What happened in Northampton County just last year is a prime example of this dynamic where their County Council, with a Republican majority led by a group of conservatives, proposed and passed a tax increase to make sure Northampton County was financially sound and could fulfill its responsibilities.  They did what they thought was necessary.

Turning back to Lehigh County and the issue at hand, another one of the Commissioners recently expressed a desire to investigate the “root cause of budget deficits”.  Respectfully, the answer is fairly simple: Budget deficits are caused by elected officials approving budgets that put in place a plan for the government to spend more than it takes in.

Unfortunately, that has continued to be the case in Lehigh County. In spite of having a veto proof 7-2 Republican majority since 2012 (and that hand-picked two interim County Executives), the actual result is that none of the budgets passed since then, including the one for 2015, have been balanced.  There will be some who will say as they did for the 2015 budget; “close enough for government work; we’re only out of balance by $3 million; we always do better than budget”.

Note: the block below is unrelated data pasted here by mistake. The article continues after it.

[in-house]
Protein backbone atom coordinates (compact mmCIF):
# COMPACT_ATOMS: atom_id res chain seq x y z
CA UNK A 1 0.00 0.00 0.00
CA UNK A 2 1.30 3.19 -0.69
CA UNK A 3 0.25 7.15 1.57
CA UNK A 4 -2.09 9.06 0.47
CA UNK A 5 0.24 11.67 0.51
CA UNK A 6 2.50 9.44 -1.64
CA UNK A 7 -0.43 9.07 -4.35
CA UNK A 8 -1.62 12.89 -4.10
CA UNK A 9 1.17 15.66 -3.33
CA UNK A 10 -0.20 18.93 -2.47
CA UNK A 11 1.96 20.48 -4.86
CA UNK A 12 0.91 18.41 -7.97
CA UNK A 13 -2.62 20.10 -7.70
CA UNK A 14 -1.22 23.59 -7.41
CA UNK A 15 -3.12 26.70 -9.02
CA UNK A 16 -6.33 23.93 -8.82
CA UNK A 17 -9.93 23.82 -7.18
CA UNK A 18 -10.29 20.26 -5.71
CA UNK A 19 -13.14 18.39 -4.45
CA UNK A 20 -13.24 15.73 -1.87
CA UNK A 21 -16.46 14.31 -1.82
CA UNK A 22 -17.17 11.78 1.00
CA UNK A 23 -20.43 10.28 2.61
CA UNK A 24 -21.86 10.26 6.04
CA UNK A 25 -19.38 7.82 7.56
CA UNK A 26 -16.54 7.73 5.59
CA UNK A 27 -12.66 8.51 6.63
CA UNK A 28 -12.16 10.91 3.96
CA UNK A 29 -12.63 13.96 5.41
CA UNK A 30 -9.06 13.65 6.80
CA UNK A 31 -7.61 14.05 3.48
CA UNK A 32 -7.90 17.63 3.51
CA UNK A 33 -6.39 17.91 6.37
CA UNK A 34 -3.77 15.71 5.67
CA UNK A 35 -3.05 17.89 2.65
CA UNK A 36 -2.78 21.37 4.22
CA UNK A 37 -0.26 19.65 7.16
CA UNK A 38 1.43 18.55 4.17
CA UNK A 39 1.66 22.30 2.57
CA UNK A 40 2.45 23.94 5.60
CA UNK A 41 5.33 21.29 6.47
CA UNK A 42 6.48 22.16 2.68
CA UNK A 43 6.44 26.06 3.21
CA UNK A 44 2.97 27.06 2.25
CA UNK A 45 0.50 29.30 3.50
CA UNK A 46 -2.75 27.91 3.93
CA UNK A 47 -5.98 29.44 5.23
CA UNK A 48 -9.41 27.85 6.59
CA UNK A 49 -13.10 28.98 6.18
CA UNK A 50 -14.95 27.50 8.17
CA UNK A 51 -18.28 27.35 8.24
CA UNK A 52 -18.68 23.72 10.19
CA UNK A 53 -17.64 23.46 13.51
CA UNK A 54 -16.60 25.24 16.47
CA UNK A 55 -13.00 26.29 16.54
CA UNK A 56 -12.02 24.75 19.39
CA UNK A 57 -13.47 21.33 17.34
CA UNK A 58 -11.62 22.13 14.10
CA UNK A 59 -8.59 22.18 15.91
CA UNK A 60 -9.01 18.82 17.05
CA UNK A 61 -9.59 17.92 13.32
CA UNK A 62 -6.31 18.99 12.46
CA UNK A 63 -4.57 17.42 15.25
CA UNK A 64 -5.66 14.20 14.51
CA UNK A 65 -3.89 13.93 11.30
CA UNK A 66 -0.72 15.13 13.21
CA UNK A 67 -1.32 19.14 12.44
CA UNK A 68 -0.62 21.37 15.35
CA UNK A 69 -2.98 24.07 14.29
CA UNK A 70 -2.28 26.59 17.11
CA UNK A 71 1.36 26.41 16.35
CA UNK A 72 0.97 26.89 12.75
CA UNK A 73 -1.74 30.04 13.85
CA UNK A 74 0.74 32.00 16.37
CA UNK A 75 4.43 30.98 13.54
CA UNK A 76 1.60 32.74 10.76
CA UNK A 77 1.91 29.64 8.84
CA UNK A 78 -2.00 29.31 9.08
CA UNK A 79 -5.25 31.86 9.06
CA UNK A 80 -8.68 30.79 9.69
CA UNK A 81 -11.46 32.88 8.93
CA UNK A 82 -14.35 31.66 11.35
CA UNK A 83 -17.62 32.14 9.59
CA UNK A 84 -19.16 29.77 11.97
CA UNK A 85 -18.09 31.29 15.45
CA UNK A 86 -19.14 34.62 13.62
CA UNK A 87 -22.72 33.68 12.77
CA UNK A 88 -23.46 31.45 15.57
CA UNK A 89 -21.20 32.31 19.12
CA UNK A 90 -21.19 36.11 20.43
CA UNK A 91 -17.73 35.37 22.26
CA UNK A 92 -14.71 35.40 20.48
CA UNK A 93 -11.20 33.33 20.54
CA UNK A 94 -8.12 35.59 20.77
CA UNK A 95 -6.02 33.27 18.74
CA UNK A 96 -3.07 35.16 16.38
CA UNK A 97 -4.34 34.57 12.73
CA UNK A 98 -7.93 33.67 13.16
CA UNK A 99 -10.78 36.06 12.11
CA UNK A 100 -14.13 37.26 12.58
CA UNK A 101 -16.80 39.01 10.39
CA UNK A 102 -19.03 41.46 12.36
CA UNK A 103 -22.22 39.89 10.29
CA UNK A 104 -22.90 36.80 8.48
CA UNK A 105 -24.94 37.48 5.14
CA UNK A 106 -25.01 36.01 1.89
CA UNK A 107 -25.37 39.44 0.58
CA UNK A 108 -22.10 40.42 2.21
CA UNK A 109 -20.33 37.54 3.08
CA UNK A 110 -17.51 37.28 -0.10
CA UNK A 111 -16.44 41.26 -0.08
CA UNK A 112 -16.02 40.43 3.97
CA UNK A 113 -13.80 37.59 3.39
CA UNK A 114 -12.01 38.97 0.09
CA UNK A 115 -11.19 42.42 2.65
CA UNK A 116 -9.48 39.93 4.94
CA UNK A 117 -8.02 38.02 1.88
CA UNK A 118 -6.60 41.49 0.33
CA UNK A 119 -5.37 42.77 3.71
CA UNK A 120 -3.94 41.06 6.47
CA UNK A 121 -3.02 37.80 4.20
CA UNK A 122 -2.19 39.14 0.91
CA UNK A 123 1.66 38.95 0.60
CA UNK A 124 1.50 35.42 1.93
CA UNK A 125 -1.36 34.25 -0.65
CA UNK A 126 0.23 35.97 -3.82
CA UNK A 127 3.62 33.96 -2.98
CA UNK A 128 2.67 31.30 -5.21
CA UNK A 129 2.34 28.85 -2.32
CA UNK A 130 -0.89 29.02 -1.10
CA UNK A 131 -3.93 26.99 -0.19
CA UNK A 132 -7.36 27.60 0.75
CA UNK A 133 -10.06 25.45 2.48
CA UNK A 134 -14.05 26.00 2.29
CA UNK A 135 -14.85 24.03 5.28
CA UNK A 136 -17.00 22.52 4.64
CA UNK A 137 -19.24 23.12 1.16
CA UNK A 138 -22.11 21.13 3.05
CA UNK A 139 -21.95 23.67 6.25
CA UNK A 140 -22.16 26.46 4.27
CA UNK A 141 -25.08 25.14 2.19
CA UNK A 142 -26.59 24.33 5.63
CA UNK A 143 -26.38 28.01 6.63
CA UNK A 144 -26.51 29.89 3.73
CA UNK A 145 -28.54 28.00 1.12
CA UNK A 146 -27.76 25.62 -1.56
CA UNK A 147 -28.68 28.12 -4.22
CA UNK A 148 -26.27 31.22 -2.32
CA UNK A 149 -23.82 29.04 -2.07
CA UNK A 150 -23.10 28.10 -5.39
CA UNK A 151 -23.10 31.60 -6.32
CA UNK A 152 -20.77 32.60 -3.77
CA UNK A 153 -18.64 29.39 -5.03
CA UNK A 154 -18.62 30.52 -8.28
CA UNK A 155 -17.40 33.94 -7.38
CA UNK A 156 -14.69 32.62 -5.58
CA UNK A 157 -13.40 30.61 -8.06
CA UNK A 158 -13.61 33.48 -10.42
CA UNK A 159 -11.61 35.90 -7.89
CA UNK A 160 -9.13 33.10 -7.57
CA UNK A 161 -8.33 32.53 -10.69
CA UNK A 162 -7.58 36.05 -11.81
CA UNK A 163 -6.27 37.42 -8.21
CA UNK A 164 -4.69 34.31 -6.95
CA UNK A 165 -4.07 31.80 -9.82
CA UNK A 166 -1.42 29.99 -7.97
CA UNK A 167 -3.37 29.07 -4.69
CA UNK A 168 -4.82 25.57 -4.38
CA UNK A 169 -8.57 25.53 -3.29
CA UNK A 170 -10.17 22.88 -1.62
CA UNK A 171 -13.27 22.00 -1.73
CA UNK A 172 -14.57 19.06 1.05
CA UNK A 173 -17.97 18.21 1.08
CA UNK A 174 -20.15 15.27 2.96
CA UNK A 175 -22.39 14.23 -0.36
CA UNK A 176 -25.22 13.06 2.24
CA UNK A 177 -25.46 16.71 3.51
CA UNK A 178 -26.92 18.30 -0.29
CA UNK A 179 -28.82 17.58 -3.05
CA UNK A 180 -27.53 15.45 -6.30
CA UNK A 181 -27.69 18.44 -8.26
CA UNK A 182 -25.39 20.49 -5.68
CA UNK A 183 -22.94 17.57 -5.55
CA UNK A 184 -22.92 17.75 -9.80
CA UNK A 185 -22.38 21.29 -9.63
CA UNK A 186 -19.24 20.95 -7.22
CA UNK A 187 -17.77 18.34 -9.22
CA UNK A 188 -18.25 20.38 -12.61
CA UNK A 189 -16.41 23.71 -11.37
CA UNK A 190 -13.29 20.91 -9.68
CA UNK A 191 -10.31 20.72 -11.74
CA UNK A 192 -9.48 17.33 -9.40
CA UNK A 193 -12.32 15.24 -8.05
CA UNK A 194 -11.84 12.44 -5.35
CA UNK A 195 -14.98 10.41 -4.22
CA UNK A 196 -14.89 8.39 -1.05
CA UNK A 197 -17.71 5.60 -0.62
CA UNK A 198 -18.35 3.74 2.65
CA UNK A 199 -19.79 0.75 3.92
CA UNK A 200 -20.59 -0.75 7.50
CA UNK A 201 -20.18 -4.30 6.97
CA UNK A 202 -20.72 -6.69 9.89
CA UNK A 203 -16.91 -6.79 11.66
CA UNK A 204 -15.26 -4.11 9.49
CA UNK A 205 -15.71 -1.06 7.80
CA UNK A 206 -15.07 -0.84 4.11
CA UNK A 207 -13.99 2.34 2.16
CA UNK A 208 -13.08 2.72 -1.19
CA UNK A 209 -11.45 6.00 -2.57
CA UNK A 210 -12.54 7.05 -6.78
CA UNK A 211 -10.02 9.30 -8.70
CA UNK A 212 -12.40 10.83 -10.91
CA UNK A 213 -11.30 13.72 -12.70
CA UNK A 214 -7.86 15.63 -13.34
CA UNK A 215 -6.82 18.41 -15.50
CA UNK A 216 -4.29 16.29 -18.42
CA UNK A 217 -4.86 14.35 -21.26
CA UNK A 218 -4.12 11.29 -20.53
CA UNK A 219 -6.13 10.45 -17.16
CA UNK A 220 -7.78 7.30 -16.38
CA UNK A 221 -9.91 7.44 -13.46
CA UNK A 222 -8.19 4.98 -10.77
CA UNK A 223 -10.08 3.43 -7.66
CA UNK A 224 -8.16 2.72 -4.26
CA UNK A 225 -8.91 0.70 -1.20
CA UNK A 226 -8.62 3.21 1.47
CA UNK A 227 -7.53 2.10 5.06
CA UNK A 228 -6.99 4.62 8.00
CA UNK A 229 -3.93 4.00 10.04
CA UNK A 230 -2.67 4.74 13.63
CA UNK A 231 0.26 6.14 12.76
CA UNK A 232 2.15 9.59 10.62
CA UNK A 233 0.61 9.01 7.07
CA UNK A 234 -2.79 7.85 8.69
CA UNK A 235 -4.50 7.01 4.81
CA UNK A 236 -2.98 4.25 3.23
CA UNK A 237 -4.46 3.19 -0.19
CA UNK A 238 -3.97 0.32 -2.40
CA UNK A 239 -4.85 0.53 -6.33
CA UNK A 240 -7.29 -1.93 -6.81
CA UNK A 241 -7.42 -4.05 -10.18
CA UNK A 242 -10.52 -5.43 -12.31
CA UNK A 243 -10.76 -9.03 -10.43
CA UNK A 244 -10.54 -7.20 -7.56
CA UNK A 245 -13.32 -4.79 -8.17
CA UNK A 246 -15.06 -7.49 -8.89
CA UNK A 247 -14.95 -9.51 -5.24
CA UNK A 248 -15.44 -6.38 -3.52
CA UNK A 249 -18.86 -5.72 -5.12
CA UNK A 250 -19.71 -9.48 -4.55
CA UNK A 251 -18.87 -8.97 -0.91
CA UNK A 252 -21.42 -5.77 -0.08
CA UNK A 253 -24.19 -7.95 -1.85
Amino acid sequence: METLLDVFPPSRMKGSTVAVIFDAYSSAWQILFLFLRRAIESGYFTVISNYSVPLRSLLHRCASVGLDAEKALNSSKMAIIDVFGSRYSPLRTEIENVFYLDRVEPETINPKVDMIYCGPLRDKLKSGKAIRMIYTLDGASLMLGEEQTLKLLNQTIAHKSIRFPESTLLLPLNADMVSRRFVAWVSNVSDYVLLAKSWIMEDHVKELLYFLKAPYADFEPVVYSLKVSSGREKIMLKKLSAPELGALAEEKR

And in Lehigh County that last part has been the case.  When the Administration reported that it has done better than budget for 2014 that was absolutely a good thing.  However, there have been years – 2011 comes to mind – where doing better than budget has been portrayed as a bad thing.  And there have been other years – 2013 for example – where the budget called for Lehigh County to spend $6 million more than it took in and guess what?  Lehigh County did exactly as the Commissioners planned and had the result of a real cash deficit of $6 million for that year.  Regardless of the politics, planning to spend more than you take in is not sound fiscal policy.  It simply is not.

Families don’t budget that way – at least if they want to stay out of bankruptcy, businesses don’t budget that way – at least not successful ones – and Lehigh County shouldn’t budget that way.  Otherwise we are no better fiscal stewards than those in Washington.